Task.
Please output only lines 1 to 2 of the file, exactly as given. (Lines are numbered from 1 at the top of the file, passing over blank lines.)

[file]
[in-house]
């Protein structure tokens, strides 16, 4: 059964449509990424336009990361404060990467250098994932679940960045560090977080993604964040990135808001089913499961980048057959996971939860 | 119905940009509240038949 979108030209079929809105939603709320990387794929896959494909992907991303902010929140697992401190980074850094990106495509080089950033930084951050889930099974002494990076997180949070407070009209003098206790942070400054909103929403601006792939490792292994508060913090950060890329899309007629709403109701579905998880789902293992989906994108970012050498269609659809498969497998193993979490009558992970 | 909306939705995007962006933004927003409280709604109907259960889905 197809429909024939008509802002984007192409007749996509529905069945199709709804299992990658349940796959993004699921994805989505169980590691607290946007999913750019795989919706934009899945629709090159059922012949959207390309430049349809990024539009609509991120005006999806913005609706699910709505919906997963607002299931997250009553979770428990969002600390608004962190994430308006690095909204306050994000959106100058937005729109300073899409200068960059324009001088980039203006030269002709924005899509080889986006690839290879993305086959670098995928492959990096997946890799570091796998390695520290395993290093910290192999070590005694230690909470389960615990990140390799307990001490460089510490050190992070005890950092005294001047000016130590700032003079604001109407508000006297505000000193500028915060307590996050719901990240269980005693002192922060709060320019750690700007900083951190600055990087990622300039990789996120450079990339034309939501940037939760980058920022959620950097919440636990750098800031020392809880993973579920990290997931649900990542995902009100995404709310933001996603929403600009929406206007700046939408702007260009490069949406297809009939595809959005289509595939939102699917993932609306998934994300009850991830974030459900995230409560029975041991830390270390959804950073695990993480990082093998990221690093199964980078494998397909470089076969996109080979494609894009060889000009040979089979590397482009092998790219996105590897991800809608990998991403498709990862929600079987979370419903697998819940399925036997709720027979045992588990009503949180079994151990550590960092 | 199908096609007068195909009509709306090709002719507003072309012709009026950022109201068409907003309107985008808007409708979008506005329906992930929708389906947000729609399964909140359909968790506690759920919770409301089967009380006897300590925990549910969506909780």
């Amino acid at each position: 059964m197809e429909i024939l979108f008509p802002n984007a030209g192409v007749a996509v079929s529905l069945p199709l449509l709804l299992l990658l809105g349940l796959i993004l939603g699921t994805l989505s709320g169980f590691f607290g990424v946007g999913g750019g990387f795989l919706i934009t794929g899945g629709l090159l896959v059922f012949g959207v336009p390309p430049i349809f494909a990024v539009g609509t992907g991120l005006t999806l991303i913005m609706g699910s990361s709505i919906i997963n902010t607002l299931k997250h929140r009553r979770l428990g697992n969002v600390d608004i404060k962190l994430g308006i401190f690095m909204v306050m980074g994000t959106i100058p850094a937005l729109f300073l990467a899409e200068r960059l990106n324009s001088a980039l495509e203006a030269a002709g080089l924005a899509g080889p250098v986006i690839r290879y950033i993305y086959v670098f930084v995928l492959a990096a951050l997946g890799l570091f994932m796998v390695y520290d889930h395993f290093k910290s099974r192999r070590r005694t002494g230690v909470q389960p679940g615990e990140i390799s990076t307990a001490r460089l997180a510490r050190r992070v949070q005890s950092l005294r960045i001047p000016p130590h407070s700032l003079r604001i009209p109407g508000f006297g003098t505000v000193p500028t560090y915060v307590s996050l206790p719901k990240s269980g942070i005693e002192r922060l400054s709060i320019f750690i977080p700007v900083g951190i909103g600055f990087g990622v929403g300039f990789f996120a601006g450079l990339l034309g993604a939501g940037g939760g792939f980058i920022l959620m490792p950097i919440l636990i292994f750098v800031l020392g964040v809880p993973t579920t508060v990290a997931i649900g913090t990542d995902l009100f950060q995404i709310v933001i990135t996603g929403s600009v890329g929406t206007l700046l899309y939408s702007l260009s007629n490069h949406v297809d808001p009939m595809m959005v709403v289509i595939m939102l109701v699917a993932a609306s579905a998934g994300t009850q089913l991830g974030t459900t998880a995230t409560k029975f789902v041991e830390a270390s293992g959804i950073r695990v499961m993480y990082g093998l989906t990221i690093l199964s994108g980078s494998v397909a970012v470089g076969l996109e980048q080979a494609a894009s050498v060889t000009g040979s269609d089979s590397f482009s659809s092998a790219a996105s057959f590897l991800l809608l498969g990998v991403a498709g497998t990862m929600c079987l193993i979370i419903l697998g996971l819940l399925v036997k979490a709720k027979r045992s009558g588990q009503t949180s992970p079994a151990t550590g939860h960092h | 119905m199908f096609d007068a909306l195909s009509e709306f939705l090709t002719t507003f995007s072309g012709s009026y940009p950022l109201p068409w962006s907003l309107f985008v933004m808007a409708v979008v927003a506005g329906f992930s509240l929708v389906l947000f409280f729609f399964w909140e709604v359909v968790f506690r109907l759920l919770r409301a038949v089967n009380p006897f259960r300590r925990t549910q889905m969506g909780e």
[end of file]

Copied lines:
[in-house]
């Protein structure tokens, strides 16, 4: 059964449509990424336009990361404060990467250098994932679940960045560090977080993604964040990135808001089913499961980048057959996971939860 | 119905940009509240038949 979108030209079929809105939603709320990387794929896959494909992907991303902010929140697992401190980074850094990106495509080089950033930084951050889930099974002494990076997180949070407070009209003098206790942070400054909103929403601006792939490792292994508060913090950060890329899309007629709403109701579905998880789902293992989906994108970012050498269609659809498969497998193993979490009558992970 | 909306939705995007962006933004927003409280709604109907259960889905 197809429909024939008509802002984007192409007749996509529905069945199709709804299992990658349940796959993004699921994805989505169980590691607290946007999913750019795989919706934009899945629709090159059922012949959207390309430049349809990024539009609509991120005006999806913005609706699910709505919906997963607002299931997250009553979770428990969002600390608004962190994430308006690095909204306050994000959106100058937005729109300073899409200068960059324009001088980039203006030269002709924005899509080889986006690839290879993305086959670098995928492959990096997946890799570091796998390695520290395993290093910290192999070590005694230690909470389960615990990140390799307990001490460089510490050190992070005890950092005294001047000016130590700032003079604001109407508000006297505000000193500028915060307590996050719901990240269980005693002192922060709060320019750690700007900083951190600055990087990622300039990789996120450079990339034309939501940037939760980058920022959620950097919440636990750098800031020392809880993973579920990290997931649900990542995902009100995404709310933001996603929403600009929406206007700046939408702007260009490069949406297809009939595809959005289509595939939102699917993932609306998934994300009850991830974030459900995230409560029975041991830390270390959804950073695990993480990082093998990221690093199964980078494998397909470089076969996109080979494609894009060889000009040979089979590397482009092998790219996105590897991800809608990998991403498709990862929600079987979370419903697998819940399925036997709720027979045992588990009503949180079994151990550590960092 | 199908096609007068195909009509709306090709002719507003072309012709009026950022109201068409907003309107985008808007409708979008506005329906992930929708389906947000729609399964909140359909968790506690759920919770409301089967009380006897300590925990549910969506909780």